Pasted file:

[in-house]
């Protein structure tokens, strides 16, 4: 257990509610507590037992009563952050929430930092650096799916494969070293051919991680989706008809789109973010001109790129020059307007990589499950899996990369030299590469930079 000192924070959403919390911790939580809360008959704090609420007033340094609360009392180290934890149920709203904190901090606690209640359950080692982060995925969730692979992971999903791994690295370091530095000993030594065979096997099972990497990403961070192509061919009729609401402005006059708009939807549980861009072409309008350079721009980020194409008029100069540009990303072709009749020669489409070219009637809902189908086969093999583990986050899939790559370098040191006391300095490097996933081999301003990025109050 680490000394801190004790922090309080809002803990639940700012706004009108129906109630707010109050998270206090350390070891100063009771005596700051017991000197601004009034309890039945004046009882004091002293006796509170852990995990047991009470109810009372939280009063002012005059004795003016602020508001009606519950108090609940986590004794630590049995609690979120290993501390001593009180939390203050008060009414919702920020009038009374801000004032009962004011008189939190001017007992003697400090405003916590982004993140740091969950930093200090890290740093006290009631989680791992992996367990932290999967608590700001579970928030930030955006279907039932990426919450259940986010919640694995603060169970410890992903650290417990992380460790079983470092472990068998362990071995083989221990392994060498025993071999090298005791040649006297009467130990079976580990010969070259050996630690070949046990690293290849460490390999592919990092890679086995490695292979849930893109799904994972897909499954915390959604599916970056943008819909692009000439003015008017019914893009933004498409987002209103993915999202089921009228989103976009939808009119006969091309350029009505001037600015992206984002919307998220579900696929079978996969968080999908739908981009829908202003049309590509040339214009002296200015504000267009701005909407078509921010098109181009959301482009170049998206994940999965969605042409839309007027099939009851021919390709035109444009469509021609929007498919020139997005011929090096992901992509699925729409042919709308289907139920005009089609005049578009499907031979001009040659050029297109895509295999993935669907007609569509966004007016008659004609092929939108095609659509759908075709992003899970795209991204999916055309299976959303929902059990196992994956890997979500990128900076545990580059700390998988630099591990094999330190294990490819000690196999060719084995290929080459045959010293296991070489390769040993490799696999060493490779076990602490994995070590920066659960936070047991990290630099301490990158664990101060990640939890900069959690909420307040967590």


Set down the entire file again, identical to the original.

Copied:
[in-house]
């Protein structure tokens, strides 16, 4: 257990509610507590037992009563952050929430930092650096799916494969070293051919991680989706008809789109973010001109790129020059307007990589499950899996990369030299590469930079 000192924070959403919390911790939580809360008959704090609420007033340094609360009392180290934890149920709203904190901090606690209640359950080692982060995925969730692979992971999903791994690295370091530095000993030594065979096997099972990497990403961070192509061919009729609401402005006059708009939807549980861009072409309008350079721009980020194409008029100069540009990303072709009749020669489409070219009637809902189908086969093999583990986050899939790559370098040191006391300095490097996933081999301003990025109050 680490000394801190004790922090309080809002803990639940700012706004009108129906109630707010109050998270206090350390070891100063009771005596700051017991000197601004009034309890039945004046009882004091002293006796509170852990995990047991009470109810009372939280009063002012005059004795003016602020508001009606519950108090609940986590004794630590049995609690979120290993501390001593009180939390203050008060009414919702920020009038009374801000004032009962004011008189939190001017007992003697400090405003916590982004993140740091969950930093200090890290740093006290009631989680791992992996367990932290999967608590700001579970928030930030955006279907039932990426919450259940986010919640694995603060169970410890992903650290417990992380460790079983470092472990068998362990071995083989221990392994060498025993071999090298005791040649006297009467130990079976580990010969070259050996630690070949046990690293290849460490390999592919990092890679086995490695292979849930893109799904994972897909499954915390959604599916970056943008819909692009000439003015008017019914893009933004498409987002209103993915999202089921009228989103976009939808009119006969091309350029009505001037600015992206984002919307998220579900696929079978996969968080999908739908981009829908202003049309590509040339214009002296200015504000267009701005909407078509921010098109181009959301482009170049998206994940999965969605042409839309007027099939009851021919390709035109444009469509021609929007498919020139997005011929090096992901992509699925729409042919709308289907139920005009089609005049578009499907031979001009040659050029297109895509295999993935669907007609569509966004007016008659004609092929939108095609659509759908075709992003899970795209991204999916055309299976959303929902059990196992994956890997979500990128900076545990580059700390998988630099591990094999330190294990490819000690196999060719084995290929080459045959010293296991070489390769040993490799696999060493490779076990602490994995070590920066659960936070047991990290630099301490990158664990101060990640939890900069959690909420307040967590």